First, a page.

Space Network Modeling

The space network provides the basic building block for all logistical decisions. It defines the entire set of allowable transfers to and from all points of interest. Networks are traditionally used in terrestrial transportation systems to represent physical locations and the connections between them. For space transportation networks, the concept of a location is abstracted to represent points of interest, such as orbits or Lagrange points. In addition, space networks have an additional burden of time varying properties.

In space logistics, two types of networks are considered. The first one, termed the static network, captures the possible trajectories between locations regardless of the time. The time expanded network then builds on top of the static network by embedding time dependent aspects.

Static Network

The physical network, or static network, represents the set of physical locations – nodes – and the connections – arcs – between them. The static nodes represent various physical locations in space. Three types of nodes have been identified:

The arcs represent the physical connections between two nodes, that is, the family of trajectories that can be traversed between two physical locations.

example static network
Figure 1: Example Static Network

Figure 1 depicts an example of an Earth-Moon transportation network. The network consists of five Earth surface nodes and three lunar surface nodes, along with orbital nodes at low Earth orbit (LEO) and low lunar orbit (LLO), and a node at the Earth-Moon Lagrangian Point (EML1). The connections between the nodes represent the trajectories available to travel through the network. For each of the arcs there is an associated range of travel times available based on different transfer orbits. For example, the transfer from LEO to EML1 can take between 3 and 3.7 days.

Time Expanded Network

The space logistics project is investigating the design of a sequence of missions that evolve over an extended period of time. In addition, certain properties of the space network are time-varying. For these reasons we introduce a time expanded network. In the time expanded network, the absolute time interval under consideration is discretized, and a copy of each static node is made for each of the time points. The nodes are connected according to the following rules:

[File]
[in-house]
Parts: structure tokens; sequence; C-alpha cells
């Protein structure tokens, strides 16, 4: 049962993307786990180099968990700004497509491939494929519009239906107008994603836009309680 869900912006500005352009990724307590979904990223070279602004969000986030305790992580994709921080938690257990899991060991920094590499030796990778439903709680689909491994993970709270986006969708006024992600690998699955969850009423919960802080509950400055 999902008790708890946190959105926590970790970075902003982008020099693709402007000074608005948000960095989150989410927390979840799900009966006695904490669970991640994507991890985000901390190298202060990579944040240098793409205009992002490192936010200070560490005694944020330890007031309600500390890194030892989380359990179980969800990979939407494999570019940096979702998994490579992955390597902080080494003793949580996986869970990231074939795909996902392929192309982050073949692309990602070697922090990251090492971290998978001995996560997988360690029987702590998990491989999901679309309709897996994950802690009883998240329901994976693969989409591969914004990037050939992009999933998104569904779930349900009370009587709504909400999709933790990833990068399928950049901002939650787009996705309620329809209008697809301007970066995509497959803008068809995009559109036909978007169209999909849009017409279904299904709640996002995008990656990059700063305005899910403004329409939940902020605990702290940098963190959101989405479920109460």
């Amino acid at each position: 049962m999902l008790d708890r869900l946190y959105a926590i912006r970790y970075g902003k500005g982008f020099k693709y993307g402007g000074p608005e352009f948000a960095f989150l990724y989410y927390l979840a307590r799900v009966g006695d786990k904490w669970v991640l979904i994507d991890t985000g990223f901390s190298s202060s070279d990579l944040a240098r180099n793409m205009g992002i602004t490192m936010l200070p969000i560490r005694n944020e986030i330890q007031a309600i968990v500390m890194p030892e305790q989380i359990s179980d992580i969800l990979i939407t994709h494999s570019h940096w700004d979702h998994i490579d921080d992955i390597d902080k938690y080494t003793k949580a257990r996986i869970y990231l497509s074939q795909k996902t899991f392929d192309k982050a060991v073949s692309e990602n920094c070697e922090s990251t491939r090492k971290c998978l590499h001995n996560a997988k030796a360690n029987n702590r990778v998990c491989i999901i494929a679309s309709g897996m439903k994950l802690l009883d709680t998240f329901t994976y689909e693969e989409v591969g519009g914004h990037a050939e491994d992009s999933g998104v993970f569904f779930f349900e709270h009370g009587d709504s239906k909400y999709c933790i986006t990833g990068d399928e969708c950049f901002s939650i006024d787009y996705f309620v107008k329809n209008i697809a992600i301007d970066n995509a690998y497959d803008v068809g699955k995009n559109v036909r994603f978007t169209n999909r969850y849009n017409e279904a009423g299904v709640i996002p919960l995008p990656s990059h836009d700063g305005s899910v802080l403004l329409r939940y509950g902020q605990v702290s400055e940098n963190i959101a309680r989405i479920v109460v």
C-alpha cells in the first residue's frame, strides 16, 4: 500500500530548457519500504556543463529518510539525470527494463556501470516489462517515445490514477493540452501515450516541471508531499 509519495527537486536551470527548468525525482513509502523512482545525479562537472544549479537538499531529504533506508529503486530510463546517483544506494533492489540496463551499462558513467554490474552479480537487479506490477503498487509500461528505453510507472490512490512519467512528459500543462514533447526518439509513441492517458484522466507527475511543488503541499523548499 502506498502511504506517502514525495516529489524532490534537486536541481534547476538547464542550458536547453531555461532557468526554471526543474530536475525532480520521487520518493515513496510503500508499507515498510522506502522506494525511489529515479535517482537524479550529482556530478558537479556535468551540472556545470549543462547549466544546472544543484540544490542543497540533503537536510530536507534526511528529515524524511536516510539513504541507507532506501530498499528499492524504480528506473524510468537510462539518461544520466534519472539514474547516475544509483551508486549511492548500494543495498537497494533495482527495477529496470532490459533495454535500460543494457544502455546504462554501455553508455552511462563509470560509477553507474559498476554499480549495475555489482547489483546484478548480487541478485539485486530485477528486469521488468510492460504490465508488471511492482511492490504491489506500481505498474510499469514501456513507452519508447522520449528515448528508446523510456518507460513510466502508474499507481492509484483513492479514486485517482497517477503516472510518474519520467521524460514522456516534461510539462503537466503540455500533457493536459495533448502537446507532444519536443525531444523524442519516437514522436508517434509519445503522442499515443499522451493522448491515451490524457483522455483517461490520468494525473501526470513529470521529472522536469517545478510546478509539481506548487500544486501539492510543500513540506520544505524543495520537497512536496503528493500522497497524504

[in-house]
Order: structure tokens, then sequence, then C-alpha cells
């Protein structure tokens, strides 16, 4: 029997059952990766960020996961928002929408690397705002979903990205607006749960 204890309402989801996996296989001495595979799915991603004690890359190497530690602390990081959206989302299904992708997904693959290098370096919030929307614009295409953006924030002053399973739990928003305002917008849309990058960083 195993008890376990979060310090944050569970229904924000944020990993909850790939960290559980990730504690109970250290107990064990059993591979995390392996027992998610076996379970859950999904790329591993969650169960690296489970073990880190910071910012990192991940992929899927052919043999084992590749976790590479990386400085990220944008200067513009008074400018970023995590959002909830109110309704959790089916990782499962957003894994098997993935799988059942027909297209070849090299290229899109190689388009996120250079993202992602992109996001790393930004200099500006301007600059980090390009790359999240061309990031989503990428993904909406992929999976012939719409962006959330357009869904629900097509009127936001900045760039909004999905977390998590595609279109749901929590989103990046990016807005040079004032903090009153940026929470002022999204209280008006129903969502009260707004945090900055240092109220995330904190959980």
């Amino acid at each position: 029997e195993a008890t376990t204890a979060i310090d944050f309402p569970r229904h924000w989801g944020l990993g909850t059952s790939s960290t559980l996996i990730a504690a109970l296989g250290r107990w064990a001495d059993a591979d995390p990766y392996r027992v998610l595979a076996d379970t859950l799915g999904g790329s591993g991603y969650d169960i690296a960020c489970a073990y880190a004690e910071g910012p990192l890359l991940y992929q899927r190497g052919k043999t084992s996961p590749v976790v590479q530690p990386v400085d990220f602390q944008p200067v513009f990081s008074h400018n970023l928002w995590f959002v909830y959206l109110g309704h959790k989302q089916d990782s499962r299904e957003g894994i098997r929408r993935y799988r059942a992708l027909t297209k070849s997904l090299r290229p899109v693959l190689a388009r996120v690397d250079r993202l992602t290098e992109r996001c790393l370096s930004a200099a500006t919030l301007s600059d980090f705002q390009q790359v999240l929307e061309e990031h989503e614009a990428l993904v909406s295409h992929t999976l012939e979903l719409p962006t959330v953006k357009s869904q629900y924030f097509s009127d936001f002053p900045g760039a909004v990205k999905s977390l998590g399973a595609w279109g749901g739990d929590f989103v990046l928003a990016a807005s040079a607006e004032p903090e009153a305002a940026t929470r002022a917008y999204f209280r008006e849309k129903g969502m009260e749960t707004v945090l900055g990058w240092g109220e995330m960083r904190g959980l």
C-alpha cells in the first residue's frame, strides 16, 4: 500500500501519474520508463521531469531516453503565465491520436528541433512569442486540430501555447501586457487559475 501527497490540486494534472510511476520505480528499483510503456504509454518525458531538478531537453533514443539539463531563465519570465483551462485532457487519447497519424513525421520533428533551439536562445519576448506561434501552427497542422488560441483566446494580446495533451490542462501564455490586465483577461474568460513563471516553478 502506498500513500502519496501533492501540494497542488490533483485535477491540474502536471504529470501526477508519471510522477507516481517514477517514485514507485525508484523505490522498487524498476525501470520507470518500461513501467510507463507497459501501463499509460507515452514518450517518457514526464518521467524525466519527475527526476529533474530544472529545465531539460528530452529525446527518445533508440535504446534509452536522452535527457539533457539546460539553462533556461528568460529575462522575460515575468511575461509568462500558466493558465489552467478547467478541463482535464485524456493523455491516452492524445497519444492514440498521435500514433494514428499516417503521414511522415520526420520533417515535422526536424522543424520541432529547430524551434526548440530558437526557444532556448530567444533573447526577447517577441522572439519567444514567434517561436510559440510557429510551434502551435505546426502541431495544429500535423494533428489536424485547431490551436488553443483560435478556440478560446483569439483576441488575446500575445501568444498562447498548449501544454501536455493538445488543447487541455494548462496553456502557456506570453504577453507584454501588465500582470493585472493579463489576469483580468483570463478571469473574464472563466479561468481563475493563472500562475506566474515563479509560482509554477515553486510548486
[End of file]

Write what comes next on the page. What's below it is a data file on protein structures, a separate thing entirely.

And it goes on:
time-expanded network example
Figure 2: Example Time-Expanded Network

Figure 2 depicts the time expanded network corresponding to the static network in Figure 1. Here, the overall time horizon in this example is 5 days and time is discretized by the day. In addition, all travel times are rounded up to the next day. For example, since it takes between 3 and 3.7 days to travel from LEO to EML1, in the time expanded network, these transfers are represented by two arcs: from LEO at day 1 to EML1 at day 4, and from LEO at day 1 to EML1 at day 5. In addition, the time expanded network representation explicitly depicts the ability to wait at a location for a period of time, shown in Figure 2 as horizontal green lines. It is important to note that Figure 2 does not display every connection in the time expanded network (the picture would become overwhelmed with connections, obscuring the relevant information).

By representing the space network in this time expanded form, the network definition is decoupled from the celestial mechanics that govern space travel, since the existence of the arc in the time expanded network assures that a feasible transfer between two nodes exists. In addition, the time expanded network allows for a series of decisions about space logistics to be made in a holistic framework. Trade studies, such as where to create a depot, when to use the EML1 point as an intermediate transfer node, and how to utilize the moon as a staging point for Mars exploration are a natural consequence of the decision framework of the time expanded network.

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